CIA boss Leon Panetta has zero experience. Where is the donor list for his "institute." He has no other visible means of support.

    The Secretary of HHS nominee Tom Daschle withdrew under charges of cheating on his taxes. Also how many millions did he make his first two years after he left the Senate? Sort of a double standard Mr. Squeaky Clean President.

    Nancy Killefer withdrew from consideration as deputy director of the White House Office of Management and Budget

    Labor Secretary nominee Hilda Solis has tax problems, and she was also a pro-union lobbyist, something Obama said he didn't want in his gang cabinet.

    Bill Richardson was first choice to be Commerce secretary, but the New Mexico governor withdrew amid a grand jury investigation into a state contract awarded to his political donors. When do we see Panetta's donors list?

    Then Commerce secretary nominee Judd Gregg, a Republican, withdraws when he sees Obama’s plan for that department, particularly his interference in the Census.

    Matthew Nugen, a top Obama campaign aide is joining Ogilvy Government Relations as a lobbyist. Like Daschle's, the position is technically one of "strategist." If it quacks like a duck. . .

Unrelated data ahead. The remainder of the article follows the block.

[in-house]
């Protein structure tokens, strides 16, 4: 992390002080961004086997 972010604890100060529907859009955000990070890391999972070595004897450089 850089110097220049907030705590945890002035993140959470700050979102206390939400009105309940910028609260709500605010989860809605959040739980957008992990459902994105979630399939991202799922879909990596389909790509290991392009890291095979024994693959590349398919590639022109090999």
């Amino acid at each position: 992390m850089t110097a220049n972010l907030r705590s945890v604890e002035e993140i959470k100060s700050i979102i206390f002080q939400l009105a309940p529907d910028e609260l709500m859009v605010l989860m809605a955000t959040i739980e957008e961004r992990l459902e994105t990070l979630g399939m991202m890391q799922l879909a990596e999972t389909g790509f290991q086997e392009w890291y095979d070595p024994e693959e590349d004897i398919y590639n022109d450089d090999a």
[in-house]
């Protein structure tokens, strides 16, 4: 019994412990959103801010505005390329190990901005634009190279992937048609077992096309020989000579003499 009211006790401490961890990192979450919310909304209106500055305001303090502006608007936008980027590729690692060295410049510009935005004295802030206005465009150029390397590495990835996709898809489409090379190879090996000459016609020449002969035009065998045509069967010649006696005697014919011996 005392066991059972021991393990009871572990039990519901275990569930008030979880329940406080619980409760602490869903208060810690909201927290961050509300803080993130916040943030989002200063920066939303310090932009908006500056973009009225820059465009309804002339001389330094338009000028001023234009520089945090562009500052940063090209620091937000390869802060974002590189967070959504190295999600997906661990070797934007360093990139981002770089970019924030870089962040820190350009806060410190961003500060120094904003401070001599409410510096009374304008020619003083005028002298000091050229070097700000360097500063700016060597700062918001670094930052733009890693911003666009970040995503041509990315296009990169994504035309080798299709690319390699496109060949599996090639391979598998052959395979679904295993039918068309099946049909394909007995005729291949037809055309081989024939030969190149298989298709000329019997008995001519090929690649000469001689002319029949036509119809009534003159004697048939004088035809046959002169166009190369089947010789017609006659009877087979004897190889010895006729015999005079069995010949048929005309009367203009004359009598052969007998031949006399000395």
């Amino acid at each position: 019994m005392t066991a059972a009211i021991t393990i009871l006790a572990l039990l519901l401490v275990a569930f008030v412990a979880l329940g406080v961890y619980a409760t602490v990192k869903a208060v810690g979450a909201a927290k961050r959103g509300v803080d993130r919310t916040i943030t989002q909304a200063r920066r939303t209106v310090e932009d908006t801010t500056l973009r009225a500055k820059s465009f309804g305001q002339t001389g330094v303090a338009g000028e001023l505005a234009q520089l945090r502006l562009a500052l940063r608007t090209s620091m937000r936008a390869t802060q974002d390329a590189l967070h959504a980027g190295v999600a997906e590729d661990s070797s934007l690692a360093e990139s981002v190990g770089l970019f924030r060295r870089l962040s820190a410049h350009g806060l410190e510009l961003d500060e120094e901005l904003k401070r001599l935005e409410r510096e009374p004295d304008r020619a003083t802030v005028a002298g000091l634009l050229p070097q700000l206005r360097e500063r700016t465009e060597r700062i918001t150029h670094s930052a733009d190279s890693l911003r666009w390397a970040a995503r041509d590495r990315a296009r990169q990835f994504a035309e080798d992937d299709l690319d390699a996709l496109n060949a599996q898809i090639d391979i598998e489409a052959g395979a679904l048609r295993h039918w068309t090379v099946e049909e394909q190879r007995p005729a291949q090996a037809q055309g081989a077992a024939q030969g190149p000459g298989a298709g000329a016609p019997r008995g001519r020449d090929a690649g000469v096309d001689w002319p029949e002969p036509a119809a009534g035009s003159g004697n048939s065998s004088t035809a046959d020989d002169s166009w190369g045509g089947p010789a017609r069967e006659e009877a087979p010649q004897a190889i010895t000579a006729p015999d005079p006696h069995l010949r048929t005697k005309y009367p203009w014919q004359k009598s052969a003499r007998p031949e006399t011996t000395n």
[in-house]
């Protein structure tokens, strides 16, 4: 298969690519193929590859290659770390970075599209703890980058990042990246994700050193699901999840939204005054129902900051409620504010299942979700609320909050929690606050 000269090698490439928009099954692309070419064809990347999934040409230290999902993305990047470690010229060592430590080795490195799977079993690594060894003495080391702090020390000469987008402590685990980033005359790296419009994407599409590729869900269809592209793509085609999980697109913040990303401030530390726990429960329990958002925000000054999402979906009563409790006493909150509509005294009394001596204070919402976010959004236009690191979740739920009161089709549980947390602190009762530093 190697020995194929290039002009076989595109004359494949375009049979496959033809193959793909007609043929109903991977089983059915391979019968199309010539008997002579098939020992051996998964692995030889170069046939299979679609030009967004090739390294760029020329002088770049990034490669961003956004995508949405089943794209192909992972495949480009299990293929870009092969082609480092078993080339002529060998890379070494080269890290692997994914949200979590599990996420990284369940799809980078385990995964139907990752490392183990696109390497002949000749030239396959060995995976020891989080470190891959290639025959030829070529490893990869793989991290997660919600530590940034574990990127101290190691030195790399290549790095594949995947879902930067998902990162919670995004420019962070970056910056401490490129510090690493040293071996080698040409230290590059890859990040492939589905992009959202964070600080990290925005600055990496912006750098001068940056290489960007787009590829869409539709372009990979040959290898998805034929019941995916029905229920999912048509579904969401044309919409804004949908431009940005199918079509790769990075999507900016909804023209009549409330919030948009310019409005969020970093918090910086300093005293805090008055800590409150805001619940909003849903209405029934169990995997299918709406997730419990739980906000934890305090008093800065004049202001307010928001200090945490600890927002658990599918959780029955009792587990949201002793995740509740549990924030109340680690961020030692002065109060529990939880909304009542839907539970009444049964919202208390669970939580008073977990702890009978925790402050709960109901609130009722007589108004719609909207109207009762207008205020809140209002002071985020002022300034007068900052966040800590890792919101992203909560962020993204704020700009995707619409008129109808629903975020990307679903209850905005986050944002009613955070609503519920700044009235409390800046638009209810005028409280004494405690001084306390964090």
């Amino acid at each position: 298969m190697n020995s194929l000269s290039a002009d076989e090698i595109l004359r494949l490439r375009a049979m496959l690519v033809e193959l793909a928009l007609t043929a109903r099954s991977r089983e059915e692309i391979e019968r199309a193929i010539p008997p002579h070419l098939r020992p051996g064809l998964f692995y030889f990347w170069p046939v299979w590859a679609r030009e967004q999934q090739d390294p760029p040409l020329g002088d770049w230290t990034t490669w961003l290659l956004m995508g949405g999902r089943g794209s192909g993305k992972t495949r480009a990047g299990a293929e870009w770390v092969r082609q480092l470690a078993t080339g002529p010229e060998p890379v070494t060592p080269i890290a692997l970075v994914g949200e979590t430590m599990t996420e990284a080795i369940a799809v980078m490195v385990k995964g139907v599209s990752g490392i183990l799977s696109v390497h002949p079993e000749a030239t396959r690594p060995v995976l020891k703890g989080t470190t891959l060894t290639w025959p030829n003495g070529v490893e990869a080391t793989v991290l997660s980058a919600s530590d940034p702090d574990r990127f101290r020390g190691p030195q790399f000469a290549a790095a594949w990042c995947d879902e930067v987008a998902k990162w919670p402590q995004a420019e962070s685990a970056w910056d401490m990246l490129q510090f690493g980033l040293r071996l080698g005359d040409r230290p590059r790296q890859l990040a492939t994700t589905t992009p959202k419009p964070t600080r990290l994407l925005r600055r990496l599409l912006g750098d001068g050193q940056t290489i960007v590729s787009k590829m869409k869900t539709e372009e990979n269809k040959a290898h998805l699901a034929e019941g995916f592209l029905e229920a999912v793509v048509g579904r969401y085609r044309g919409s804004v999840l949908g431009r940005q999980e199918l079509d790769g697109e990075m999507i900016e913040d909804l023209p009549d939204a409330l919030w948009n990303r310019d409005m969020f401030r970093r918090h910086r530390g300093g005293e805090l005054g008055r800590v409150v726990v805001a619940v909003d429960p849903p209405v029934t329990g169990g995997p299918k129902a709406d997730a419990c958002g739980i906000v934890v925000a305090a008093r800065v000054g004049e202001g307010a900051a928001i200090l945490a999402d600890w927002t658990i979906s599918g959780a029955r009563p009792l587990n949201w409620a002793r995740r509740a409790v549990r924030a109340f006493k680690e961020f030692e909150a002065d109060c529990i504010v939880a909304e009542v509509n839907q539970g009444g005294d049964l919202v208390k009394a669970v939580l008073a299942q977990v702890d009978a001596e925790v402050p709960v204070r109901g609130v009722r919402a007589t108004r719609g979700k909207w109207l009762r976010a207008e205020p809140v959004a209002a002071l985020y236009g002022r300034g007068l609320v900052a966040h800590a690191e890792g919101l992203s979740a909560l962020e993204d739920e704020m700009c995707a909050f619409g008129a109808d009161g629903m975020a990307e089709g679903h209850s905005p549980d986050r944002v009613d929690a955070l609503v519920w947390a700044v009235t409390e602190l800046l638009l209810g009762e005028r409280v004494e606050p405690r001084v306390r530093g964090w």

David Plouffe, the campaign manager calling for for transparency and openness during the campaign prevented reporters from attending a speech at the National Press Club!

    Rezko-Blago-Burris-Obama connection getting stronger.

    And although not quite in the same category, Mr. draw down, code Pink, can't we all get along, is ordering 17,000 more troops for Afghanistan.

    Update Feb. 17 from Dick Morris' column: Rahm Emanuel, now White House chief of staff, lived rent- free for years in the home of Rep. Rosa De Lauro (D-Conn.) - and failed to disclose the gift, as congressional ethics rules mandate. She is the wife of Democratic pollster Stan Greenberg who has received over half a million in polling contracts from the Democrats. Emmanuel is a millionaire who shouldn't need free rent.
This is a stunning list for only three four weeks in office. Where was our main stream press, our free press that hounded Bush for 8 years, finding all sorts of minuscule crimes, but that can't locate these tax cheats who now steal our taxes?